7. Learned counsel for the petitioners have stressed on these decisions to show as to what should be the approach in matters relating to social empowerment. Learned counsel for the respondents have however submitted that the approach is to be different because the problems before the American Courts essentially related to individual rights while the Indian Courts are more concerned with group rights i.e. rights of class of citizens. We shall deal with this in some length later.

8. The other issue which was hotly contested related to the exclusion of the creamy layer.

9. One of the major challenges raised by the petitioners is based on the allegation that there is no acceptable data for fixing the percentage of other backward classes. This has been highlighted to show that there is no rational basis for fixing the percentage of reservation at 27% for the other backward classes. It is pointed out that the figures appear to have been culled out from some survey done more than seven decades back i.e. 1931 to be precise. Thereafter, there seems to be no definite data to know the actual percentage. It is pointed out that in Indra Sawhney No.1 (supra) this Court had laid considerable stress on having a Commission to identify and determine the criteria for determining the socially and educationally backward classes. Very little appears to have been done. It is surprising, it was contended, that there has been not even a single case of exclusion but on the other hand more than 250 new castes/sub-castes have been added. This shows that there is really no serious attempt to identify the other backward classes. On the other hand, there has been over-jealous anxiety to include more number of people so that they can get the benefits of reservations/quotas and this has been termed as “vote bank politics”. It is highlighted that even when a serious matter relating to adoption of the Act was under consideration there was hardly any discussion and every political party was exhibiting its anxiety to get the Statute passed. Crocodile tears were shed to show lip sympathy for the backwardness of the people. In reality, the object was to give a wrong impression to the people that they were concerned about the backwardness of the people and they were the ‘Messiahs’ of the poor and the down trodden. In reality, in their hearts the ultimate object was to grab more votes. The lack of seriousness of the debate exhibits that the debate was nothing but a red-herring to divert attention from the sinister, politically motivated design masked by the “tearful” faces of the people masquerading as champions of the poor and down trodden. It is pointed out that contrary to what was being projected by the parties when the discussions were going on, in an impassioned speech by late Rajeev Gandhi who was the leader of opposition at an earlier point of time, the fallacies in adopting the Mandal Report were highlighted. It is surprising, it is submitted, that those very people who were the champions of anti-reservation and anti- quota as members of opposition, have done summersault and were saying just the opposite. It is pointed out that when one member Shri P.C. Alexandar exhibited real courage and highlighted the fallacies in the stand taken, his view appears to have been lightly brushed aside and the Statute hustled through. It is also submitted that the objectivity and sanctity of the report submitted in the Parliament commonly known as “Oversight Committee Report” has been lightly brushed aside.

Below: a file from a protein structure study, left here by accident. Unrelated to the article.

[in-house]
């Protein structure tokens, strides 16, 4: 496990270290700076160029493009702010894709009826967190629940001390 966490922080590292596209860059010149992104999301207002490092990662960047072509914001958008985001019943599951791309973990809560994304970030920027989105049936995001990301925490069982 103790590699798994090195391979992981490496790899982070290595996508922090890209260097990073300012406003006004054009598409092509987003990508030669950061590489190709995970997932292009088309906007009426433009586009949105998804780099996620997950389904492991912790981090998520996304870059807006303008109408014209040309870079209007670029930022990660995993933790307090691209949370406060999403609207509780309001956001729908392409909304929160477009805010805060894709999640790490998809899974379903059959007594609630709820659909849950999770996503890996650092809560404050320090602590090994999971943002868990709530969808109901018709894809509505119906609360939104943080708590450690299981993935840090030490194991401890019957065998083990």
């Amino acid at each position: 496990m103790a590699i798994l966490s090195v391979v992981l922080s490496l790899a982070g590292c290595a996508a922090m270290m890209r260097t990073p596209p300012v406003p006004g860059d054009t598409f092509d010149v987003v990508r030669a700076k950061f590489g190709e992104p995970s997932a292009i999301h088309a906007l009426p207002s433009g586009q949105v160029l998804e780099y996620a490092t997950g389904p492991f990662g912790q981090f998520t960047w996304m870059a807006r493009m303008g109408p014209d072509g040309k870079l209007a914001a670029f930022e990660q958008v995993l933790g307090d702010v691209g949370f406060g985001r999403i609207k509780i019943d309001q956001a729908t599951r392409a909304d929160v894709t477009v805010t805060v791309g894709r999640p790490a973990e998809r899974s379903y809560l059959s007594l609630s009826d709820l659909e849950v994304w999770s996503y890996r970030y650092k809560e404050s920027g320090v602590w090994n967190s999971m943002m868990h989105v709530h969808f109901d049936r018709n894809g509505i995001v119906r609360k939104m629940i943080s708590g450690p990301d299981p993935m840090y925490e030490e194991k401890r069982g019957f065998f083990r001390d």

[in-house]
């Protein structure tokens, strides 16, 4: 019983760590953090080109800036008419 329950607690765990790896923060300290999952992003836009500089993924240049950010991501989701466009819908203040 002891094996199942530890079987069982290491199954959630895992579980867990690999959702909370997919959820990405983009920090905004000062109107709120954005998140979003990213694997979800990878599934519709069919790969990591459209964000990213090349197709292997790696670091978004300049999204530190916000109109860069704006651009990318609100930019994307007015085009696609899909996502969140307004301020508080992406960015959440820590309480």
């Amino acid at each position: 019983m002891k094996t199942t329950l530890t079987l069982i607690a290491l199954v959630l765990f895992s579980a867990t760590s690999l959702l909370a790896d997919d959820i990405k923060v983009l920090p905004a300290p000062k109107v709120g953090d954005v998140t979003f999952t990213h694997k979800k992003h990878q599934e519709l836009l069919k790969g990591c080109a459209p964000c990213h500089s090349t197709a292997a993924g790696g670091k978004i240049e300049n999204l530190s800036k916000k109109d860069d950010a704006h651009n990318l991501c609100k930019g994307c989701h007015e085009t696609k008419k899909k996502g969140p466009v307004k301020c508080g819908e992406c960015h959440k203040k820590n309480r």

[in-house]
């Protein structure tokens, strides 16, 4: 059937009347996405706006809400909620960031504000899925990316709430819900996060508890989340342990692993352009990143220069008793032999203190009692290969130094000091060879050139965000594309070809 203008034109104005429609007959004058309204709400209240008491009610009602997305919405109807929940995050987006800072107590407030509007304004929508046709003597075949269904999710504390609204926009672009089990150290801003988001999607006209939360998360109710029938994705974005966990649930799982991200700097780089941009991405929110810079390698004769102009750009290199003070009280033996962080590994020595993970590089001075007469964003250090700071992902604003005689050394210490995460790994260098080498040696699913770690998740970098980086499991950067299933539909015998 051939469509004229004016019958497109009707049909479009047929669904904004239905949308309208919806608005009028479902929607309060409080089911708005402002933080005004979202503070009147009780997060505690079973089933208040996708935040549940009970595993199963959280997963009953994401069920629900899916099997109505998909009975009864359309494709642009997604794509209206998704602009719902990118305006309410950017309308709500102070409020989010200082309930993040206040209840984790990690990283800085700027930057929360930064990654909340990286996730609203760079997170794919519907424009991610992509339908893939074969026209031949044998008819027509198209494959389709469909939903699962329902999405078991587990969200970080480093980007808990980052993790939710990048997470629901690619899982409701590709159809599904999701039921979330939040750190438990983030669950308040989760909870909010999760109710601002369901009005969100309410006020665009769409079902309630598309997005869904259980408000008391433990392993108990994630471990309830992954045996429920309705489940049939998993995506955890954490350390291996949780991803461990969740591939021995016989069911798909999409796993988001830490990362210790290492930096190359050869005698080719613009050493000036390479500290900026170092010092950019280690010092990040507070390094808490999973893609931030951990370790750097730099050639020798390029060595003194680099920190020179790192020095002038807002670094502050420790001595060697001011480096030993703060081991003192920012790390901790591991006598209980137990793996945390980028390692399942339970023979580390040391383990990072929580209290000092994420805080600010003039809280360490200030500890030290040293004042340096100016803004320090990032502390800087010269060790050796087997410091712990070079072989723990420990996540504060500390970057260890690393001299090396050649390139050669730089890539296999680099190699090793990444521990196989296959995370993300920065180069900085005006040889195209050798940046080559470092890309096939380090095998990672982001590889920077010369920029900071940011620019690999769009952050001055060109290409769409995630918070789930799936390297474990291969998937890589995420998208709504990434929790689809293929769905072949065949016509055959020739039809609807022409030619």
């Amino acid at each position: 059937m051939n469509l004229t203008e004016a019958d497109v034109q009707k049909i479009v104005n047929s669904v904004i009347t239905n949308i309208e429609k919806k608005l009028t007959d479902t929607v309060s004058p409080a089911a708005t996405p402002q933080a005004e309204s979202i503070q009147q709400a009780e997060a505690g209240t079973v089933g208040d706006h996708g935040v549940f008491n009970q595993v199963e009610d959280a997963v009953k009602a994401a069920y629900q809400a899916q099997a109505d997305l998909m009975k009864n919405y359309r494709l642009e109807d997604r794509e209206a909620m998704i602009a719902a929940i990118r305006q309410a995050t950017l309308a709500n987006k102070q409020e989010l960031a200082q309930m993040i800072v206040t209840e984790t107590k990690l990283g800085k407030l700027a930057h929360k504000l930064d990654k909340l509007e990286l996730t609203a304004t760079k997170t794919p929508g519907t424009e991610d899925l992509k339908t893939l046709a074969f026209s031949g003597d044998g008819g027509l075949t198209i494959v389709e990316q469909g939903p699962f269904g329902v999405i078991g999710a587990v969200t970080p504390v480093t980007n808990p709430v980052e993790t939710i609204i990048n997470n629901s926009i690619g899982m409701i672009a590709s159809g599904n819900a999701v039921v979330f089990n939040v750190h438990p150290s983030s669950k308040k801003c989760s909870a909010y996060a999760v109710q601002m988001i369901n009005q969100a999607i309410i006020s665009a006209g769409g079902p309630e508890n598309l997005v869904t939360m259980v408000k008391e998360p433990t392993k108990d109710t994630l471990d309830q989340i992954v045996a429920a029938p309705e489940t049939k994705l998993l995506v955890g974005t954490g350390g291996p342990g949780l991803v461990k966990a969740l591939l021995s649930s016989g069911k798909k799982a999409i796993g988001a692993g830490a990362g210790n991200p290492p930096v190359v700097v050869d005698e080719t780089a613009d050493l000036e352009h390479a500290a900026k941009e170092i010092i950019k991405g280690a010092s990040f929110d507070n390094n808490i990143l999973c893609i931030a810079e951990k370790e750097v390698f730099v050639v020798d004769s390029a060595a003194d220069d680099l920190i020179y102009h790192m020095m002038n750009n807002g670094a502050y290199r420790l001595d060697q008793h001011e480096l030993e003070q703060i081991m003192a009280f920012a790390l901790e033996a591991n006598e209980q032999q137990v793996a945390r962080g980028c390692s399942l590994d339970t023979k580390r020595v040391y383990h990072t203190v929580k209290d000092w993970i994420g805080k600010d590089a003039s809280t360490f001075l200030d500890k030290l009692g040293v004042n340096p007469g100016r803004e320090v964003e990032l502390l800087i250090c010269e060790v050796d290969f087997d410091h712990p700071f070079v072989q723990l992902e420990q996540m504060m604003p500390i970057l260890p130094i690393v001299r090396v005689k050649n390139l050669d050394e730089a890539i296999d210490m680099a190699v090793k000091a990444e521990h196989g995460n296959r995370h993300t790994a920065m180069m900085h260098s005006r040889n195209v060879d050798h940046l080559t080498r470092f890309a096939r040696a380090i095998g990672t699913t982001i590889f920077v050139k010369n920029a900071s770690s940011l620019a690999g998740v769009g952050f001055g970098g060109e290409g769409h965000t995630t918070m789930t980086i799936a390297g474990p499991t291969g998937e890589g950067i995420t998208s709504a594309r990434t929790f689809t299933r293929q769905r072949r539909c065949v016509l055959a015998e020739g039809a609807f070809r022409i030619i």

This only indicates that there was no serious debate about the consequences. The foresight of late Rajiv Gandhi in saying that the country will be divided on caste basis and that would lead to disaster has been prophetically proved to be correct and it is a reality. It is submitted that the enactment has created a sharp divide amongst the citizens of the country and it has not even an iota of good results flowing from it. On the contrary, the country will be divided sharply leading to social unrest and caste-wars. It is pointed out that in the recent past such caste wars have resulted in large scale loss of life and destruction of public properties.

10. The relevance of the parliamentary debate or the speech of the Minister has been highlighted by this Court in many cases. It is a settled position in law that there can be only limited use of the parliamentary debate. The Courts should not normally critically analyse the proceedings of Parliament.

This flows from a very fundamental aspect i.e. mutual respect of the Parliament and the Judiciary for each other. Each of these great institutions in a democracy operates in different fields. It is not expected that one wing of democracy would criticize the manner of functioning of another wing. That would be against the basic desirability of mutual respect. Any opinion or comment or criticism about the manner of functioning of one by the other would be not only undesirable but imperatively avoidable. The citizens of this country expect a great deal from the Parliament and the Judiciary. It is but natural that the people of this country would be disappointed and dis-heartened and their hopes will be shattered if instead of showing respect for each other, there is mudslinging, unwanted criticism or impermissible criticism about the manner of functioning or the rationale of a decision or a view taken. In this context, it would be relevant to take note of what this Court said in Builders Association of India v. Union of India and Ors. (1995 Supp (1) SCC 41), and K. Nagaraj and Ors. v. State of Andhra Pradesh and Anr. [1985] INSC 8; (1985 (1) SCC 523).

In State of Mysore v. R.V. Bidap (1974 (3) SCC 337), it was observed as follows: